The following editorial appeared in the Pittsburgh Post-Gazette. It does not necessarily reflect the opinion of The Tribune-Democrat.

School bus drivers have been in short supply for years nationwide, a scarcity exacerbated by the COVID-19 pandemic as many bus drivers departed the profession to find more regular employment. Pittsburgh Public Schools is reporting that the district lacks seats for 2,600 students who will go without transportation until school officials can solve the issue. Other districts also are facing shortages.

The pandemic alone is not to blame. Years of poor wages, irregular hours, and the challenge of handling rambunctious children have largely turned school bus driving into a labor of love.

The solution to the shortage boils down to simple economics: the supply of drivers simply doesn’t match the demand for drivers. It’s time to boost school bus driver wages to more attractive levels.

Driving a school bus requires a Class C Commercial Driver’s License with a “school bus” endorsement. This requires an official background check as well as specialized training. The license requirements demonstrate that the state takes the charge of transporting students seriously.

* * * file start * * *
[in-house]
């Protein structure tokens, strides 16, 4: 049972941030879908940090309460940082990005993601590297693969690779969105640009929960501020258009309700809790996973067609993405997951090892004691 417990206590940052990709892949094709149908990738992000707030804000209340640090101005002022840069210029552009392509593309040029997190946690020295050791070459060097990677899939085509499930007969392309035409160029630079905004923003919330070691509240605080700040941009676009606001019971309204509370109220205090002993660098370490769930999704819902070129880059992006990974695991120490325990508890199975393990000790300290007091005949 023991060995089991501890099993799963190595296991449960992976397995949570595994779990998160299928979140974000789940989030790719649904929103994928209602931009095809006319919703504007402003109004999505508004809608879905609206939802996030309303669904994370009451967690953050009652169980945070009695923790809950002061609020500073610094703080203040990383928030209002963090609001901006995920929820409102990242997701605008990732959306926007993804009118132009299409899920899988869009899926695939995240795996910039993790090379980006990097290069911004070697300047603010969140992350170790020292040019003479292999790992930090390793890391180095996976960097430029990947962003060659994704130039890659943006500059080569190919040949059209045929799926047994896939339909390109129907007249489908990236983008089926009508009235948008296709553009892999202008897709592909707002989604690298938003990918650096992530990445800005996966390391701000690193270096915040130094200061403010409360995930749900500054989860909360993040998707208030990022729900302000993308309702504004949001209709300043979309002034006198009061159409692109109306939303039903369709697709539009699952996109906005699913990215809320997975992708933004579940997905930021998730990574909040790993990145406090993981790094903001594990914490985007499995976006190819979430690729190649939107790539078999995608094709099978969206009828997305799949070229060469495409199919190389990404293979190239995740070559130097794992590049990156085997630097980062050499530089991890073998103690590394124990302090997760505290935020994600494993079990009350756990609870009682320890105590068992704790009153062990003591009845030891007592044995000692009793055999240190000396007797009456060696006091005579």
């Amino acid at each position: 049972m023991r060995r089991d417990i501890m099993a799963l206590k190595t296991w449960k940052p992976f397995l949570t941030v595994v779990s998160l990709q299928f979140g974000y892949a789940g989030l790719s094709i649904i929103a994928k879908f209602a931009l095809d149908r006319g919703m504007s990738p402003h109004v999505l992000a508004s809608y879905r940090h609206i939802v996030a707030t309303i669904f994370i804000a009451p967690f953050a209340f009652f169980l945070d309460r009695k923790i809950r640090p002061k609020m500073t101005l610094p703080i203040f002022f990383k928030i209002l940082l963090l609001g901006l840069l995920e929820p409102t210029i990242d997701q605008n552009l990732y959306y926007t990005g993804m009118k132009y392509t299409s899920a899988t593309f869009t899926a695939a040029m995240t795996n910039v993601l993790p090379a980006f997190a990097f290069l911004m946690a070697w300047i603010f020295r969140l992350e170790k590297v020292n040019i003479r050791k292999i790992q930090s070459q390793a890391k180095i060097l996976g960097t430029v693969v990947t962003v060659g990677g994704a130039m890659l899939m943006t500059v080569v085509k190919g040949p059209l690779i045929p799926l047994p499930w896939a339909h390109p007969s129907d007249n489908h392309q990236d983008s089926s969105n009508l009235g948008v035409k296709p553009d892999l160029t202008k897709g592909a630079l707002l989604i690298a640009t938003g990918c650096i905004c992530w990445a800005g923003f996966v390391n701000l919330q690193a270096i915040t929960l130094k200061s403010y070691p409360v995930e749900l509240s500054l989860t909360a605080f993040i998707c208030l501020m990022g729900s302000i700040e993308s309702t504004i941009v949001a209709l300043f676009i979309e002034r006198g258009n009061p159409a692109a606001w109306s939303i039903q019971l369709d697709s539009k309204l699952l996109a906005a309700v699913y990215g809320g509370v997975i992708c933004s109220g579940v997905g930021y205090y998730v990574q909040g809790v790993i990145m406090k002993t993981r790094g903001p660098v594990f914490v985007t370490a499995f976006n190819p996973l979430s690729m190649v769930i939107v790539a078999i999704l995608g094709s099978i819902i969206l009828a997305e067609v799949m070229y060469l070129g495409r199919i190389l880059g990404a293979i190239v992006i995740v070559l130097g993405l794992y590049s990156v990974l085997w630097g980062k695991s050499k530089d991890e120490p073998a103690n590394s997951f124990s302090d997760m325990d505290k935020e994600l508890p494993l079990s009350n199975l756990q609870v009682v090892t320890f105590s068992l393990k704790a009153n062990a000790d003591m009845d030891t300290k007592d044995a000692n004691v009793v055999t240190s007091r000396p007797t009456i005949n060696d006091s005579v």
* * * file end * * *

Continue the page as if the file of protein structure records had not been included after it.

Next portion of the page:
As it should – these drivers are commissioned with the care of America’s most valuable cargo each and every school day. It can be a high-stakes, pressure-charged environment with distractions like unruly behavior and inclement weather that require patience and nerves of steel.

Undergoing training for a license takes time and often isn’t compensated.

It’s not surprising that many potential school bus drivers pivot to other commercial driving opportunities. puts the median school bus driver’s salary in Pennsylvania at $35,103, although it notes the range is from $28,336 to $42,780.

Additionally, many drivers are contractors, which means they do not qualify for benefits such as health insurance.

More than 80% of Pennsylvania’s school districts contract out busing services to third-party companies. Driver wages are not always under the direct purview of school administrators, but administrators can choose which companies to hire and can exert influence by calling for higher wages for drivers.

Likewise, some contractors choose to provide benefits to their employees.

And school administrators should emphasize hiring those companies.

Finally, schools and contracting companies could begin compensating driver training as incentive for new drivers to sign on.

This will be more expensive of course, but it is an investment in students.

In the short term, Pittsburgh area school districts that are facing shortages must work with parents to free up as many seats as possible, as some kids may be able to walk to school or take public transportation, or some parents may have the time to drive their children to and from school.

In the long run, however, schools must work to raise the salary of their bus drivers to rates that attract the number of prospective drivers needed to keep districts’ transportation systems rolling.

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